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5 Free and Low-Cost Websites That Will Teach You to Program

5 Free and Low-Cost Websites That Will Teach You to Program

Programming is a useful skill that will enhance your resume, improve your logic and critical thinking skills, expose you to a world of digital creativity, and increase your employment value (or even give you the tools to run your own business). Thanks to a plethora of Internet resources, you don't have to go into debt to learn to program.

There are many resources on the web that will help you get started with programming, for free or at a very low cost, even if you are a complete beginner.  

 

1. Codecademy

Codecademy provides beginner level interactive courses in programming languages such as Ruby, Python and JavaScript. Basic access to Codecademy.com is free. Its interactive courses are designed to have you test out each new concept you learn immediately after being introduced to the material. Most courses provide a series of short introductions to a concept, examples of how the concept works and a prompt to complete a practice problem, similar to the provided examples. Each section of a course has a tutorial component and a practice project. The projects walk you through building a useful application using the concepts you just learned. For example, in Ruby you can build a pseudo-banking app that displays a user's account balance and hides her PIN number.  

 

2. Free Code Camp

Free Code Camp claims that no one has ever finished their introductory programming course because everyone who committed to working through it eventually got a software engineering job before finishing. As its name implies, freecodecamp.com is free. It primarily focuses on HTML5, CSS3, and JavaScript, but also teaches learners about Github, Node.js, React.js, databases, and more. Free Code Camp is continuously being built by a large group of developers interested in giving back to new learners and help them become capable developers. Like Codecademy, it is primarily interactive, prompting learners to test out each new concept as it is learned. It also breaks its material into tutorials and practice projects, though the projects are more independent than they are in Codecademy and don't walk learners through each step. A unique aspect of Free Code Camp is that if you progress far enough, you will have an opportunity to use your skills to help nonprofit organizations with software development projects.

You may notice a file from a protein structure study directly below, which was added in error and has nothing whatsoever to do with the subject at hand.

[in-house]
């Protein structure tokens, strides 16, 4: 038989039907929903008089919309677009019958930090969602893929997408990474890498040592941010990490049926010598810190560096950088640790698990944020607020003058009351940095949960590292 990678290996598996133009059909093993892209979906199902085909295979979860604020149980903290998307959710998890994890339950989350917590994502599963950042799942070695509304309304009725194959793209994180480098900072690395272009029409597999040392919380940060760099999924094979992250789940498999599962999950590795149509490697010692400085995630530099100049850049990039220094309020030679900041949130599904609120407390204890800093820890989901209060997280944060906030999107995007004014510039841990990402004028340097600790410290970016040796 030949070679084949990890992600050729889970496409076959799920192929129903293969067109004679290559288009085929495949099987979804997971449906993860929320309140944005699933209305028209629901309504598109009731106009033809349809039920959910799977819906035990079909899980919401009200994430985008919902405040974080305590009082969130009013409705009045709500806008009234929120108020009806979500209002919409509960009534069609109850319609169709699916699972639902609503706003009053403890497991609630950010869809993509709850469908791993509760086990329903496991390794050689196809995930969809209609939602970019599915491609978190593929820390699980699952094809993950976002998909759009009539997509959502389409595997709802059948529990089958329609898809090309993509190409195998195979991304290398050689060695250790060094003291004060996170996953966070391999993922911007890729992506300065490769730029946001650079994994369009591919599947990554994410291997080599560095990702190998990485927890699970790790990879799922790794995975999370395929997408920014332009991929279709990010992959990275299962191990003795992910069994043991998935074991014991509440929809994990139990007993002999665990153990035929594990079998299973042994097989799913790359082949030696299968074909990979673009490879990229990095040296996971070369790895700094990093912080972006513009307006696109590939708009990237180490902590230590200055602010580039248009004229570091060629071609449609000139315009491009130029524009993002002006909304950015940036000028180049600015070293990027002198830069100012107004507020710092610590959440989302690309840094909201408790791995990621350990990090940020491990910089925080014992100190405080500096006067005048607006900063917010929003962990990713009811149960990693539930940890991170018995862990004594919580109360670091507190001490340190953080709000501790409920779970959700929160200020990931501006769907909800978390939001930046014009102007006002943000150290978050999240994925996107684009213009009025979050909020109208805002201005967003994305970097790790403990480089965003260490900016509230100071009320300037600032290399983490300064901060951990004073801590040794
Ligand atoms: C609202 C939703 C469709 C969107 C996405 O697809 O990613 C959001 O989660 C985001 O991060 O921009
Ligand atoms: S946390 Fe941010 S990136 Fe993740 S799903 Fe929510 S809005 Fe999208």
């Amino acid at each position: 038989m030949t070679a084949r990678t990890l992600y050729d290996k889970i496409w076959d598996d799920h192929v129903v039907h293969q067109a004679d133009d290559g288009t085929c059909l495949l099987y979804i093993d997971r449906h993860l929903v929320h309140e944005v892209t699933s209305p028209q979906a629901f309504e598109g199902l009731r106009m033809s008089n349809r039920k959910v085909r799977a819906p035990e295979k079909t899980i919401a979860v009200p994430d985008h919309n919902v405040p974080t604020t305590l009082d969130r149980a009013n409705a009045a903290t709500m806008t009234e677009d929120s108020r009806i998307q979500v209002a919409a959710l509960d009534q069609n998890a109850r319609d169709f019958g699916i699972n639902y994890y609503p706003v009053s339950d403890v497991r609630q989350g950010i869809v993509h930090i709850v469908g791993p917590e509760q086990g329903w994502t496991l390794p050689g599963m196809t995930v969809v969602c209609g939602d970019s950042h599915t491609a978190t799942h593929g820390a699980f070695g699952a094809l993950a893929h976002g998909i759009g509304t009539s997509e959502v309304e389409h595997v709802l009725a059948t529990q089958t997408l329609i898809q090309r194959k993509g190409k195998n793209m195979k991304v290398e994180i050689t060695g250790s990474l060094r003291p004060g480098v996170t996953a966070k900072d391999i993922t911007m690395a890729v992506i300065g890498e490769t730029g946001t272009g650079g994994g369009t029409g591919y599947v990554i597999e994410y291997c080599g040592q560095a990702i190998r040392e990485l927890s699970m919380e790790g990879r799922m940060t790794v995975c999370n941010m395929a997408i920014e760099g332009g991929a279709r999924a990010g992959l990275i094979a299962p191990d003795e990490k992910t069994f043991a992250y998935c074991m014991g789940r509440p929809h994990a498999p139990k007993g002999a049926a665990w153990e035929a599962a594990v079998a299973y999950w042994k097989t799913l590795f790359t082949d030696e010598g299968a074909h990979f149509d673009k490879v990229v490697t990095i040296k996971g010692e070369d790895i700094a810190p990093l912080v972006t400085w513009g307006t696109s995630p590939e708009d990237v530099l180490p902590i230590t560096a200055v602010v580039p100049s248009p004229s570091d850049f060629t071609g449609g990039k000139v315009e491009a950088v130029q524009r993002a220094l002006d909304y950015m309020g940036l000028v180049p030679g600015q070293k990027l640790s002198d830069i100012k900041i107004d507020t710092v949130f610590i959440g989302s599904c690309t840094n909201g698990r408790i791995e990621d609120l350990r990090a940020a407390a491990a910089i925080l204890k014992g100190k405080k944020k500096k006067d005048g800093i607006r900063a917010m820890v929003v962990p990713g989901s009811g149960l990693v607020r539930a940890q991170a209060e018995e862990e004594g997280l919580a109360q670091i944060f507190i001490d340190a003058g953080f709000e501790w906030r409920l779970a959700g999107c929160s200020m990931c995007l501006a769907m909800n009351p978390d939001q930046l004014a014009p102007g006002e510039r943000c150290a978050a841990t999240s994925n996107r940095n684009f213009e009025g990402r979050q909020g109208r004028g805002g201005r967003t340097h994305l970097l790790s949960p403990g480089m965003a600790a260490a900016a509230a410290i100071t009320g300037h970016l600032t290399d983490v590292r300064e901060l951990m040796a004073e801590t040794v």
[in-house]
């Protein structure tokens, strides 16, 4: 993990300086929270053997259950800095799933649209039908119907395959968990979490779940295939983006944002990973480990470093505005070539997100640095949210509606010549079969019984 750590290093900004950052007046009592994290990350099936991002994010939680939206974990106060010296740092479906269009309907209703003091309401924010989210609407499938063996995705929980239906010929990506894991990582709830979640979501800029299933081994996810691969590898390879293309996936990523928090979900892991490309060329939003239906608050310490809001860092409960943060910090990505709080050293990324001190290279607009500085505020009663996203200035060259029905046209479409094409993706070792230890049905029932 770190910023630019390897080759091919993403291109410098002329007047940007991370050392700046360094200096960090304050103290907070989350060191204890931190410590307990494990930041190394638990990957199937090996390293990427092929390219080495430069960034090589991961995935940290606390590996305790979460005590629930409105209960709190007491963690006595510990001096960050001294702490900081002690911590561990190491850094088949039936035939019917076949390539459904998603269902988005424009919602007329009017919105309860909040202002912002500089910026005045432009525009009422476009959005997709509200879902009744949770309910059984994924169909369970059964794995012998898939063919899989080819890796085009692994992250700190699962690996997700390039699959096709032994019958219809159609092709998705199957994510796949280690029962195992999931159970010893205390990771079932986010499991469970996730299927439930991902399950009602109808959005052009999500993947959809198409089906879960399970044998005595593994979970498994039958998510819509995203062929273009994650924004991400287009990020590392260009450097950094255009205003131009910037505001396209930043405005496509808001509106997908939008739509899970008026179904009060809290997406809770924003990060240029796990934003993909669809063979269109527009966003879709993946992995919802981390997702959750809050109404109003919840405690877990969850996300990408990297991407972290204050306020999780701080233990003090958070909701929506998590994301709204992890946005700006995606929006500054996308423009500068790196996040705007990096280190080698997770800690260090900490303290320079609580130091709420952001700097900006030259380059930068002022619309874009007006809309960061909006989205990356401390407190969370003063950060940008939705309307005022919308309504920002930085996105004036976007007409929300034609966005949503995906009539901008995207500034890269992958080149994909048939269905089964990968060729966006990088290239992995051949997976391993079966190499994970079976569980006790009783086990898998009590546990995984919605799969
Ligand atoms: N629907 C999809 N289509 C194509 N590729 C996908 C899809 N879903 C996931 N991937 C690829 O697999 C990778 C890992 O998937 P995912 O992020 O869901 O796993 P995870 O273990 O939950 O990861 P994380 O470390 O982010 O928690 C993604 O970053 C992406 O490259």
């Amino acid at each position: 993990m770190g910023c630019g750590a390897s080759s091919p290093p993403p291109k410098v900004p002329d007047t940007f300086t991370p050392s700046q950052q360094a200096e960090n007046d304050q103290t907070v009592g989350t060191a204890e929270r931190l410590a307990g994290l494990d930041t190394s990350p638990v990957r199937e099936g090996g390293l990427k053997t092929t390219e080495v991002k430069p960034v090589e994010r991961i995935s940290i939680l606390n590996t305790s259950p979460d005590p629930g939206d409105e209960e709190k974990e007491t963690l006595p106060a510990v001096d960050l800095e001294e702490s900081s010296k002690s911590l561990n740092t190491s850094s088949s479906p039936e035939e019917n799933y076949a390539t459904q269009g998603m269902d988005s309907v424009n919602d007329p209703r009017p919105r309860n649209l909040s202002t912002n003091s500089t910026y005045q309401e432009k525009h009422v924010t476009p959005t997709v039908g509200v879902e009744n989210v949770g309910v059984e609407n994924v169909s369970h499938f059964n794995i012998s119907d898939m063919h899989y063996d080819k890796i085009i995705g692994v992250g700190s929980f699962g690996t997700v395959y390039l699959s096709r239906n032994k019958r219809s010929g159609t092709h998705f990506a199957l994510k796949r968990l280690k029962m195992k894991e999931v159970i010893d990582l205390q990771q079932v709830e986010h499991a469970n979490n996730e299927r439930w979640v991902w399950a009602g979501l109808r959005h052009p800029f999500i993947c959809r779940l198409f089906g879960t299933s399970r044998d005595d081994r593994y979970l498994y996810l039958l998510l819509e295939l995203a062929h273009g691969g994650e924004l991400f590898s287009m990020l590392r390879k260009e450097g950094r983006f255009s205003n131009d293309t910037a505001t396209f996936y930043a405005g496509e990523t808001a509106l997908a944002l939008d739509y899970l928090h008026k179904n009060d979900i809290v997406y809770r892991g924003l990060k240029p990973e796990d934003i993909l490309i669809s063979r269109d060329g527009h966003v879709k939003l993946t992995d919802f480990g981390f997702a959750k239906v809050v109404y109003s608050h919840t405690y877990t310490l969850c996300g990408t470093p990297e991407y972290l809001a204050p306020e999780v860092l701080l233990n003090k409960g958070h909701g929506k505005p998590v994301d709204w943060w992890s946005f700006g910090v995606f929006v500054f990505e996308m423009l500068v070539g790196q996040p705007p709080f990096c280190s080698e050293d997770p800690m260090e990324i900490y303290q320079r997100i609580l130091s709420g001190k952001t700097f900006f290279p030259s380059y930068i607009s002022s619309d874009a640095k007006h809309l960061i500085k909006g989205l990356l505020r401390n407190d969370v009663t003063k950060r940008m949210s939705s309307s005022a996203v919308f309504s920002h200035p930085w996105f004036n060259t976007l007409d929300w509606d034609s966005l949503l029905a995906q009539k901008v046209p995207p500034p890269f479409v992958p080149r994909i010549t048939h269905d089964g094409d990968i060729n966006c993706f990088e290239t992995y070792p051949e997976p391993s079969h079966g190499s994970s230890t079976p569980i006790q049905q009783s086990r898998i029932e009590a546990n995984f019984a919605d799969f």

3. Coursera

Coursera is one of the largest directories of MOOCs, or Massive Open Online Courses. These are usually university level courses that have been designed, structured and filmed for online learners, massively scaled so that thousands of people can take the course at once. Courses hosted at Coursera.org are held to a high standard of quality and are often created by some of the most prestigious universities in the world, such as Harvard, Stanford and MIT. Coursera tends to have many software development and computer science courses available in its course directory.  These courses are primarily organized around video lectures. Depending on the course, other materials may be available to learners, such as instructors' notes, outlines and books. Most courses require students to complete quizzes and submit homework and projects. Course materials are often peer-reviewed. Coursera.org is free, though official course completion certifications are available for a fee.  

 

4. Team Treehouse

Team Treehouse is a learning platform featuring instructional videos that tend to balance a sense of playfulness and fun with high-quality educational materials. Teamtreehouse.com costs $25 for a basic monthly subscription. A subscription provides access to over 1000 instructional videos on topics such as programming, web design and business development. The videos are organized into courses, and related courses are grouped into tracks that learners can choose to follow and switch at any time. Courses are organized into short video presentations, followed by quizzes and interactive coding exercises. The lessons usually provide instructors' notes, outlining their main concepts and key terms. Another benefit of Team Treehouse is its active learner forum, where users can ask and answer each others' questions about the lessons and exercises.

 

5.  Code School

Code School's format is similar to that of Team Treehouse. It provides high-quality instructional videos interspersed with interactive coding exercises that learners can complete directly in their browser. A monthly subscription to codeschool.com costs $29 per month or $19 per month for an annual commitment. These subscriptions provide access to 62 course and 246 screencasts.  Code School's learning paths teach skills such as Python, JavaScript, Ruby and iOS development.

All of these free and low-cost Internet resources are thoughtfully designed, engaging platforms that can help a beginner dive into the world of programming. It does not take a huge financial investment to develop the skill sets you need to build creative, profitable websites and applications.

 

Read 3567 times Last modified on Thursday, 04 May 2017 20:16
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